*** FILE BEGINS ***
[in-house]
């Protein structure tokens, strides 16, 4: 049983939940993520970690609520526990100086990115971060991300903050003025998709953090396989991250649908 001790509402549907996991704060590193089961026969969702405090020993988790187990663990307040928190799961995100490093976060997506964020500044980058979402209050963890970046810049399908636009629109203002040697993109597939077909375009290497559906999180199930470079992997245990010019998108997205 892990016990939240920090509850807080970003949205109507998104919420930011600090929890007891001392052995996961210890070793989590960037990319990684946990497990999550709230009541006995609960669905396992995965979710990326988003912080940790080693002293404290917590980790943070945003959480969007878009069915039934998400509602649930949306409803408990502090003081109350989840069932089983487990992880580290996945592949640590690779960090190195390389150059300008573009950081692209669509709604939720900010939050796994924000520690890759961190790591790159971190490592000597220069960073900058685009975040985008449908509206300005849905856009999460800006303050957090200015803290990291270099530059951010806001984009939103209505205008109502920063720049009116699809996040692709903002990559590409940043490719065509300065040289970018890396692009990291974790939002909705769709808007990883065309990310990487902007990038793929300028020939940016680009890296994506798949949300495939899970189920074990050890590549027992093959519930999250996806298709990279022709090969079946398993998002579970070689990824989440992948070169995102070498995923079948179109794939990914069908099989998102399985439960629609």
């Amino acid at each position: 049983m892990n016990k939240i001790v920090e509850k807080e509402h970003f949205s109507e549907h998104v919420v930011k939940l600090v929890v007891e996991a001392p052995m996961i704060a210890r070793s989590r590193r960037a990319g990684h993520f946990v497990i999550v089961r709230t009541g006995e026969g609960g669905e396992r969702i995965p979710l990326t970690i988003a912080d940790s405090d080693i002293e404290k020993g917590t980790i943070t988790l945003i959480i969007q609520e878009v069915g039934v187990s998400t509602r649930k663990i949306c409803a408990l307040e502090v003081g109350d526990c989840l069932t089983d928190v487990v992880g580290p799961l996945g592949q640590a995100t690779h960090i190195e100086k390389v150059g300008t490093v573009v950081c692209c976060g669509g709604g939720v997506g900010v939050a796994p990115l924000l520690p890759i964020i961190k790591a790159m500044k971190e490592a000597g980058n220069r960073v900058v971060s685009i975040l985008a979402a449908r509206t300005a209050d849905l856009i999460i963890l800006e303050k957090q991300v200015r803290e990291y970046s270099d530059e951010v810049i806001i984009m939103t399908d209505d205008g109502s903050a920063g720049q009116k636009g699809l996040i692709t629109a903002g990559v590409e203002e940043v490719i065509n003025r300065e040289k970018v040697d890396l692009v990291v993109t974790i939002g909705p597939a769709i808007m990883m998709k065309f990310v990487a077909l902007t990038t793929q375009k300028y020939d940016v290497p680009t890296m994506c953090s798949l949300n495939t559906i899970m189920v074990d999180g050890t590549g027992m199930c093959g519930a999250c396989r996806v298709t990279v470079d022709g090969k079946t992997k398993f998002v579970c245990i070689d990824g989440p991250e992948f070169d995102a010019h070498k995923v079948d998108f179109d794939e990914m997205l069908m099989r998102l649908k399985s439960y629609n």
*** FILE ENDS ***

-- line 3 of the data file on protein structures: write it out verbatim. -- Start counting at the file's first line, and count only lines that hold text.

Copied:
């Amino acid at each position: 049983m892990n016990k939240i001790v920090e509850k807080e509402h970003f949205s109507e549907h998104v919420v930011k939940l600090v929890v007891e996991a001392p052995m996961i704060a210890r070793s989590r590193r960037a990319g990684h993520f946990v497990i999550v089961r709230t009541g006995e026969g609960g669905e396992r969702i995965p979710l990326t970690i988003a912080d940790s405090d080693i002293e404290k020993g917590t980790i943070t988790l945003i959480i969007q609520e878009v069915g039934v187990s998400t509602r649930k663990i949306c409803a408990l307040e502090v003081g109350d526990c989840l069932t089983d928190v487990v992880g580290p799961l996945g592949q640590a995100t690779h960090i190195e100086k390389v150059g300008t490093v573009v950081c692209c976060g669509g709604g939720v997506g900010v939050a796994p990115l924000l520690p890759i964020i961190k790591a790159m500044k971190e490592a000597g980058n220069r960073v900058v971060s685009i975040l985008a979402a449908r509206t300005a209050d849905l856009i999460i963890l800006e303050k957090q991300v200015r803290e990291y970046s270099d530059e951010v810049i806001i984009m939103t399908d209505d205008g109502s903050a920063g720049q009116k636009g699809l996040i692709t629109a903002g990559v590409e203002e940043v490719i065509n003025r300065e040289k970018v040697d890396l692009v990291v993109t974790i939002g909705p597939a769709i808007m990883m998709k065309f990310v990487a077909l902007t990038t793929q375009k300028y020939d940016v290497p680009t890296m994506c953090s798949l949300n495939t559906i899970m189920v074990d999180g050890t590549g027992m199930c093959g519930a999250c396989r996806v298709t990279v470079d022709g090969k079946t992997k398993f998002v579970c245990i070689d990824g989440p991250e992948f070169d995102a010019h070498k995923v079948d998108f179109d794939e990914m997205l069908m099989r998102l649908k399985s439960y629609n």